David is a member of a number of civic organizations including a member of the Board of Directors, Treasurer and Chair of the Audit Committee of the Council of Urban Professionals (CUP) in New York. In addition, David has provided on-air financial commentary for CNN, Fox News Channel, CBS News and The BE Report in addition to writing a financial column for The Network Journal and writing personal wealth analyses for Black Enterprise Magazine and Essence Magazine.


David is a native of St. Louis, Mo. 20060112_careernetand currently resides in Philadelphia, Pa.

New Department of Commerce Initiative to Aid American Businesses to Launch in Detroit

U.S. Commerce Secretary Gary Locke announced a new Obama Administration initiative designed to streamline government bureaucracy and bring services and solutions directly to businesses and entrepreneurs creating and sustaining jobs. Locke made his announcement at the Detroit Economic Club’s National Summit. The new initiative will be launched this summer in the Detroit area.

 Responding both to President Obama’s call to make government more responsive and a once-in-a-generation economic crisis, Locke initiated the effort after seeing how complicated it can be to navigate the alphabet soup of Commerce agencies and programs.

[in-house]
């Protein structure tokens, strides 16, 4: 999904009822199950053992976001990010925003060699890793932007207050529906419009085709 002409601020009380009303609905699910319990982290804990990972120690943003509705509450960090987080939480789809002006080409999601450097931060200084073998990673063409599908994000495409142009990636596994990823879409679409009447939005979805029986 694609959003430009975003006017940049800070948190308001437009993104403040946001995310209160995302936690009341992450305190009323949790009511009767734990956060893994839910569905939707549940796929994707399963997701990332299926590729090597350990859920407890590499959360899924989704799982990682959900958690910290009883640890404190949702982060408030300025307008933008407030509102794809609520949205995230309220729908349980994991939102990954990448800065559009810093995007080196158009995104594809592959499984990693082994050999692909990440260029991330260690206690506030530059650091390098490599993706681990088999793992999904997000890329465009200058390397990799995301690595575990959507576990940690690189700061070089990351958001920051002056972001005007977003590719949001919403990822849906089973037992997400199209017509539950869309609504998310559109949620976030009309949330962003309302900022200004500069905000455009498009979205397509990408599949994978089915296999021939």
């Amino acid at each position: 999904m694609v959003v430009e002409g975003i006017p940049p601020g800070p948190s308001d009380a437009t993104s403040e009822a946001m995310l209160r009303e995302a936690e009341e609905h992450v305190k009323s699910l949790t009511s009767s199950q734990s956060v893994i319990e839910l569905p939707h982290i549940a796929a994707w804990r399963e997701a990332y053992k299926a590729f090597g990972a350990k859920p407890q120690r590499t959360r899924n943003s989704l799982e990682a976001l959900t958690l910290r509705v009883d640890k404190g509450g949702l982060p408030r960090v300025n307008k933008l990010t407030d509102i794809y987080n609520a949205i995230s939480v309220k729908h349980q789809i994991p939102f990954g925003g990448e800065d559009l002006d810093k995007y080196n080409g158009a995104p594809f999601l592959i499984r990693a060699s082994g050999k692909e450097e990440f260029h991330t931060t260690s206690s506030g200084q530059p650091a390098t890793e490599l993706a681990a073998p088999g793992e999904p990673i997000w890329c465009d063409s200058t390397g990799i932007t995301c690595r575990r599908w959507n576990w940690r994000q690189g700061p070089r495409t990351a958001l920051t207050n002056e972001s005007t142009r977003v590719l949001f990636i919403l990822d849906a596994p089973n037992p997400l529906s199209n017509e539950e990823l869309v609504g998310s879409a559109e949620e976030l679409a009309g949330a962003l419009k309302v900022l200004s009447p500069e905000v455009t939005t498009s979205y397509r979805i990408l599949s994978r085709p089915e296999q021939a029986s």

In the coming weeks, the department will dispatch a team of Commerce experts to begin preparing the launch of the initiative.  The team will consist of representatives who have been cross trained on the wide breadth of programs and activities that the Commerce Department and its bureaus have to offer, programs that can assist a business at nearly every point of its life cycle, whether just getting off the ground or looking to expand into overseas markets.

 “The Department of Commerce is singularly equipped to help American businesses grow and create jobs.” Locke said. “This new initiative will provide a single point of contact for every Commerce program available to business owners and will work with state and local agencies, academia, labor and other key stakeholders to provide a unified, integrated resource to grow and sustain jobs.”